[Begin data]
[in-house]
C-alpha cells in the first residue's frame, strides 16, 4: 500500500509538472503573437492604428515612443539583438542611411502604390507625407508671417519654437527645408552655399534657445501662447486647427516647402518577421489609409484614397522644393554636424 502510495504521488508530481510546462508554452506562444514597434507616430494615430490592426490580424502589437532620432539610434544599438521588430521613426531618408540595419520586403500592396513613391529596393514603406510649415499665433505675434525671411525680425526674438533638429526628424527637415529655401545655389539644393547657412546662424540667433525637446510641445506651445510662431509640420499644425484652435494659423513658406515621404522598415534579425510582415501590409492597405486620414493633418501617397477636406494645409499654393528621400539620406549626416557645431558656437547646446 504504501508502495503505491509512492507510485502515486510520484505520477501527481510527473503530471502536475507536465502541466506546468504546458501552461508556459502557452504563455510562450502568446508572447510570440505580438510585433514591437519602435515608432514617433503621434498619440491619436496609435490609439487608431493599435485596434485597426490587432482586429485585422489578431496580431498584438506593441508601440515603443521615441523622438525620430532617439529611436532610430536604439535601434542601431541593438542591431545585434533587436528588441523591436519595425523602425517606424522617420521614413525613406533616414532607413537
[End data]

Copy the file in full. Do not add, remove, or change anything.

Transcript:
[in-house]
C-alpha cells in the first residue's frame, strides 16, 4: 500500500509538472503573437492604428515612443539583438542611411502604390507625407508671417519654437527645408552655399534657445501662447486647427516647402518577421489609409484614397522644393554636424 502510495504521488508530481510546462508554452506562444514597434507616430494615430490592426490580424502589437532620432539610434544599438521588430521613426531618408540595419520586403500592396513613391529596393514603406510649415499665433505675434525671411525680425526674438533638429526628424527637415529655401545655389539644393547657412546662424540667433525637446510641445506651445510662431509640420499644425484652435494659423513658406515621404522598415534579425510582415501590409492597405486620414493633418501617397477636406494645409499654393528621400539620406549626416557645431558656437547646446 504504501508502495503505491509512492507510485502515486510520484505520477501527481510527473503530471502536475507536465502541466506546468504546458501552461508556459502557452504563455510562450502568446508572447510570440505580438510585433514591437519602435515608432514617433503621434498619440491619436496609435490609439487608431493599435485596434485597426490587432482586429485585422489578431496580431498584438506593441508601440515603443521615441523622438525620430532617439529611436532610430536604439535601434542601431541593438542591431545585434533587436528588441523591436519595425523602425517606424522617420521614413525613406533616414532607413537